Discussions about the creation of West Side Story began in early 1949, but the show itself - with music by Leonard Bernstein, a book by Arthur Laurents, lyrics by Stephen Sondheim, and choreography by Jerome Robbins - was put aside in favor of other projects, notably Bernstein's Candide. West Side Story finally came to life in August 1957 as a tale of conflict between two teenage gangs in the Manhattan neighborhood that would be razed a few years later to make way for Lincoln Center. The Symphonic Dances were first performed by the Philharmonic in February 1961, conducted by Lukas Foss; the most recent complete performance was given in Vail, Colorado in July 2007, led by Bramwell Tovey.
Manuel De Falla based his one-act ballet The Three-Cornered Hat on a classic Spanish novel that relates the story of a naïve miller and his wife, who prevail over the conniving and adulterous magistrate of their hometown in Spain. The movements are inflected with the rhythms and melodies of traditional Spanish folk dances and song. The two suites of excerpts culled from the ballet have become the most well known of Falla's works heard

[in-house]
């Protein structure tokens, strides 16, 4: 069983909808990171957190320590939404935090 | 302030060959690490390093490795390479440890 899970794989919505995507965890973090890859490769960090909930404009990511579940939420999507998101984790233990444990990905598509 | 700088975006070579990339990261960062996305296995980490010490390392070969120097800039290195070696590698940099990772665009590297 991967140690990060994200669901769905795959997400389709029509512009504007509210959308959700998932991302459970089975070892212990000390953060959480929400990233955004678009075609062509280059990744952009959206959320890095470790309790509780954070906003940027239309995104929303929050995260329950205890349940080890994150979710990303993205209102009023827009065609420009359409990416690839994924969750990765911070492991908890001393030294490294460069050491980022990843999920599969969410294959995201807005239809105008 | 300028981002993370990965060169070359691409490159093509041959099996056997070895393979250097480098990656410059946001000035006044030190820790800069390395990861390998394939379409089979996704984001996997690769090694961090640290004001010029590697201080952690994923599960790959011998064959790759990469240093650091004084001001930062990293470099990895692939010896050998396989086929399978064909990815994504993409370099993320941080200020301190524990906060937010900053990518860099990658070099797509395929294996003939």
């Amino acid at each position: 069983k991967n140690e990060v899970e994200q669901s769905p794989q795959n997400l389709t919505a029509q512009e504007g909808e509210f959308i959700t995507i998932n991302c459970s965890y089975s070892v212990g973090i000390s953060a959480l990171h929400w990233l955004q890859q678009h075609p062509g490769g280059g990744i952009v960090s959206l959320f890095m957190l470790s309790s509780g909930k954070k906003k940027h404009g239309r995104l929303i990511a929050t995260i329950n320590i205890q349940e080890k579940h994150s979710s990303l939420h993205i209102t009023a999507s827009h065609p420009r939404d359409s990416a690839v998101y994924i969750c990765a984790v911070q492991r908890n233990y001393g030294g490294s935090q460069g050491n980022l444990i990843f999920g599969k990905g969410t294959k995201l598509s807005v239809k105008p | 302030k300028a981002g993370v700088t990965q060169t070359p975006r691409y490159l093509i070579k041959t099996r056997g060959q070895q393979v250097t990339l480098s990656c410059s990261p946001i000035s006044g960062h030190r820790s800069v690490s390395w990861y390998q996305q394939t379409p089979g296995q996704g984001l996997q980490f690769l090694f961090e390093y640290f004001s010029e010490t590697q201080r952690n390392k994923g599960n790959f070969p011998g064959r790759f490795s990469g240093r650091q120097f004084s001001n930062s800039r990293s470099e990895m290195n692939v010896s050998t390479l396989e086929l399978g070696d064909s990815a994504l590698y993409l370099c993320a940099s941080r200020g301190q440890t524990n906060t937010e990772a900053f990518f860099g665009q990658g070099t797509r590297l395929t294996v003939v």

in the concert hall. The Suite No. 2 falls into three movements and includes "The
Neighbor's Dance," "The Miller's Dance," and "Final Dance." The New York Symphony (which merged with the New York Philharmonic in 1928 to form today's New York Philharmonic) first performed selections from The Three-Cornered Hat in December 1923 under Walter Damrosch; the Orchestra's most recent performances of selections were given in Vail, Colorado, in July 2008, led by Bramwell Tovey.
Credit Suisse is the Global Sponsor of the New York Philharmonic.